I don't see the value of running code quite as others do.
For me the value of running code is that the requirement to actually implement
stuff does tend to reduce the scope for complexity, you have someone in the
room pushing against something that will make work for them. And the other
advantage is that there tends to be a closer relationship to actual real world
But you do not have to do A to get B and doing A does not guarantee that you
Another alternative is to require people to produce a proof of correctness for
their protocol. That provides even greater encouragement to be concise and to
get it right the first time.
The running code strategy can also backfire. I have seen groups where one party
has a large development team on call that allows them to drive the
specification. And I have also seen groups where no progress can be made
because the programmer who wrote the dufus code won't allow the dufus to be
deleted from the spec. Coding too early can also be a problem.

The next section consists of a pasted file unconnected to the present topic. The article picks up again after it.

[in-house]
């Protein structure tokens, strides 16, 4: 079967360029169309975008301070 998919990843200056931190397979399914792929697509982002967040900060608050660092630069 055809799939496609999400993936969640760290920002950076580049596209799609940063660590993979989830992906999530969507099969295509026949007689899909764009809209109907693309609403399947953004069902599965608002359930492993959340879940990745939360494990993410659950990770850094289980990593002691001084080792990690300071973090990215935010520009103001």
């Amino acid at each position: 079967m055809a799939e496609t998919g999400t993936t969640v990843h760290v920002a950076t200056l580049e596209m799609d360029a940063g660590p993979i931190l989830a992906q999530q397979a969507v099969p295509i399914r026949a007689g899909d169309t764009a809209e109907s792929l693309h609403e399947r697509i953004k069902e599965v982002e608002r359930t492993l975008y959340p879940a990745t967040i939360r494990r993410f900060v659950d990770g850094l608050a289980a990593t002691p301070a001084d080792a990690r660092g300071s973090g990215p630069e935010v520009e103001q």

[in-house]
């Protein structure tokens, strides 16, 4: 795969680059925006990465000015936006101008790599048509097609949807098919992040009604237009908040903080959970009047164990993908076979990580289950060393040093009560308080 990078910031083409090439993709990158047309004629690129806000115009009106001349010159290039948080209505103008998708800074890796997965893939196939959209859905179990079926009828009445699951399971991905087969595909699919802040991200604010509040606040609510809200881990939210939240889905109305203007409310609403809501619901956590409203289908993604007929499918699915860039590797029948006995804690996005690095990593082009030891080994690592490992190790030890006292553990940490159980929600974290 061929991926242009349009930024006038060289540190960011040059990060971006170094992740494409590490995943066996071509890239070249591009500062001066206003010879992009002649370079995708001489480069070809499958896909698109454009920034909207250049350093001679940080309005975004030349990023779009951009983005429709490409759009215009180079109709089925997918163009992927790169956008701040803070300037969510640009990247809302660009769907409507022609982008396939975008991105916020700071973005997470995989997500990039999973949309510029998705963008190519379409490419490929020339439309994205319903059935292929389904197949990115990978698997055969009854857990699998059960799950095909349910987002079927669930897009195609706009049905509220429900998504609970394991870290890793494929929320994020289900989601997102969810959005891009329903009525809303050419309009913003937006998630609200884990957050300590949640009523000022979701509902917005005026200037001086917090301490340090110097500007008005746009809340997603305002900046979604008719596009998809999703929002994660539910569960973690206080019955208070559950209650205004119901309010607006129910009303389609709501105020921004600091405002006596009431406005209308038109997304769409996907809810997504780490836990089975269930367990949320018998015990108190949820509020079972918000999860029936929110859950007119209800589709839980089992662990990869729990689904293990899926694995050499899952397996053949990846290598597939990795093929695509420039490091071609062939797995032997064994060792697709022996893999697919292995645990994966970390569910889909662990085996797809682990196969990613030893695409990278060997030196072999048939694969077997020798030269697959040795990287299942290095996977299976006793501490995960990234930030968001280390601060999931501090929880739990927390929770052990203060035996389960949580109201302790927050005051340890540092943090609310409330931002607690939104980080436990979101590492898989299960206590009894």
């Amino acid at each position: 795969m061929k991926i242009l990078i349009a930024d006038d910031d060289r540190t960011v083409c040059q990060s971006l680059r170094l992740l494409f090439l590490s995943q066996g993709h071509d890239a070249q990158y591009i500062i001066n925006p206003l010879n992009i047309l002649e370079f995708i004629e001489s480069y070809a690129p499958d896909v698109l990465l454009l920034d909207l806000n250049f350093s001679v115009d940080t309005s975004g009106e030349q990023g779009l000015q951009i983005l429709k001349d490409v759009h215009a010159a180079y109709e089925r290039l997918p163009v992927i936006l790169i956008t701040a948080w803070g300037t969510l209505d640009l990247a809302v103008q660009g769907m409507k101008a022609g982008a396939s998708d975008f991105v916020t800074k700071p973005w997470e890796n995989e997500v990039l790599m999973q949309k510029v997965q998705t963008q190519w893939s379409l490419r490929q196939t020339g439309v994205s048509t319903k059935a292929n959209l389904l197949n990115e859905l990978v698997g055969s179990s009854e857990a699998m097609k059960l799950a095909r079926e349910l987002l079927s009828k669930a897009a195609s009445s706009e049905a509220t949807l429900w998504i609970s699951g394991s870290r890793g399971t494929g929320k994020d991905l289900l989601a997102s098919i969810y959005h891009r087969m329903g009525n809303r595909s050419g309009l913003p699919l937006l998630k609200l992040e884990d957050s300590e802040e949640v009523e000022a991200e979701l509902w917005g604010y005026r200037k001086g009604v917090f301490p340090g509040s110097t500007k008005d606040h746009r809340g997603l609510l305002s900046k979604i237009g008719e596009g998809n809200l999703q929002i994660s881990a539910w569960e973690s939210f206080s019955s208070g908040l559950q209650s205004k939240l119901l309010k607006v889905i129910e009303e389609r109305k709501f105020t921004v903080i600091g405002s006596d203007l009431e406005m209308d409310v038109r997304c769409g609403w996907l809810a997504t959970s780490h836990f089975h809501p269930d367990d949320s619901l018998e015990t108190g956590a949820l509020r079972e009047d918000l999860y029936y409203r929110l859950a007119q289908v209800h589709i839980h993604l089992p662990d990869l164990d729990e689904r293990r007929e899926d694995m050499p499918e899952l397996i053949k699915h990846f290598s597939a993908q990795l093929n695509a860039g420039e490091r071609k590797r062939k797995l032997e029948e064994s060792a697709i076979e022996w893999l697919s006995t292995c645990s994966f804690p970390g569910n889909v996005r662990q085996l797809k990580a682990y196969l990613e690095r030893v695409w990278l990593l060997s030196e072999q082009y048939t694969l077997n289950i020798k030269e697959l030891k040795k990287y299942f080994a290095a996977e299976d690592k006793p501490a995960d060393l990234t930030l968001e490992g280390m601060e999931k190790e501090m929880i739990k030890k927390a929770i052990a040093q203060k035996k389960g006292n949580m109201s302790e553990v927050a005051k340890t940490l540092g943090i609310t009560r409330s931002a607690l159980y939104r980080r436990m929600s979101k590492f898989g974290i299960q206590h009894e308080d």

From: ietf-bounces(_at_)ietf(_dot_)org on behalf of Brian E Carpenter
Sent: Tue 3/3/2009 4:54 PM
To: Marc Petit-Huguenin
Subject: Re: Running Code
Marc, and Henry,
I think adding any new mandatory section to all I-Ds is a bad idea.
It will quickly become bureaucratic. We've had proposals for mandatory
Management Considerations, IPv6 Considerations, and no doubt others
that I've forgotten, and they all have the same problem.
However, I think it's a very good idea to offer *guidelines* for what
should be in technical specifications in this area. In fact, my old
commentary on RFC2026 talked about related issues concerning
interoperability criteria for promotion to Draft Standard.
See the comments on "4.1.2 Draft Standard" in
Obviously, the first stage in interoperability is interoperability
with yourself ;-).
(As far as I am concerned, you are welcome to use any of that
material under RFC5378 conditions.)
I encourage your draft to become purely a set of guidelines.
That would be useful and non-bureaucratic.
On 2009-03-04 10:17, Marc Petit-Huguenin wrote:
I would like to bring to your attention this proposal to put back
running code at the center of Internet protocol design by adding a
new Considerations Section in future Internet-Drafts and RFCs:
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